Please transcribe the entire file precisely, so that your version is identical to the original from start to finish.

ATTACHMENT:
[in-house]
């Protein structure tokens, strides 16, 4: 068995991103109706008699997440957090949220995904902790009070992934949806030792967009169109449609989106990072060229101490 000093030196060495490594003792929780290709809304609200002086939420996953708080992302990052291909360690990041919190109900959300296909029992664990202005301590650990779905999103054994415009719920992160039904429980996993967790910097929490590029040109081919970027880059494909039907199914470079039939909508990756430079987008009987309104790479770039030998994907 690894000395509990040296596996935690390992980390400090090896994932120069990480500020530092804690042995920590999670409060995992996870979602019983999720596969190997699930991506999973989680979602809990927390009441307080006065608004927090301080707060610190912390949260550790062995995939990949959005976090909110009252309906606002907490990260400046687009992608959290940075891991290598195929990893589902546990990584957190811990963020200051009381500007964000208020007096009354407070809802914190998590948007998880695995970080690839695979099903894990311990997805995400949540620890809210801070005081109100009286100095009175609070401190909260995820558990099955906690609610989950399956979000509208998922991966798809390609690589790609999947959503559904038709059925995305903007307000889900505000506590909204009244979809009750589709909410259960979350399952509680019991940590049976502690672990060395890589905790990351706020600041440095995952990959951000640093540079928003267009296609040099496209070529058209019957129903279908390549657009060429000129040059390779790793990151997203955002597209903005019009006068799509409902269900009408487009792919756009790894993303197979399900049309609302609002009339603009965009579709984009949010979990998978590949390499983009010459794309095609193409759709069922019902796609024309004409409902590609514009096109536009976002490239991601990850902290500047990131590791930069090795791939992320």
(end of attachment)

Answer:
[in-house]
């Protein structure tokens, strides 16, 4: 068995991103109706008699997440957090949220995904902790009070992934949806030792967009169109449609989106990072060229101490 000093030196060495490594003792929780290709809304609200002086939420996953708080992302990052291909360690990041919190109900959300296909029992664990202005301590650990779905999103054994415009719920992160039904429980996993967790910097929490590029040109081919970027880059494909039907199914470079039939909508990756430079987008009987309104790479770039030998994907 690894000395509990040296596996935690390992980390400090090896994932120069990480500020530092804690042995920590999670409060995992996870979602019983999720596969190997699930991506999973989680979602809990927390009441307080006065608004927090301080707060610190912390949260550790062995995939990949959005976090909110009252309906606002907490990260400046687009992608959290940075891991290598195929990893589902546990990584957190811990963020200051009381500007964000208020007096009354407070809802914190998590948007998880695995970080690839695979099903894990311990997805995400949540620890809210801070005081109100009286100095009175609070401190909260995820558990099955906690609610989950399956979000509208998922991966798809390609690589790609999947959503559904038709059925995305903007307000889900505000506590909204009244979809009750589709909410259960979350399952509680019991940590049976502690672990060395890589905790990351706020600041440095995952990959951000640093540079928003267009296609040099496209070529058209019957129903279908390549657009060429000129040059390779790793990151997203955002597209903005019009006068799509409902269900009408487009792919756009790894993303197979399900049309609302609002009339603009965009579709984009949010979990998978590949390499983009010459794309095609193409759709069922019902796609024309004409409902590609514009096109536009976002490239991601990850902290500047990131590791930069090795791939992320």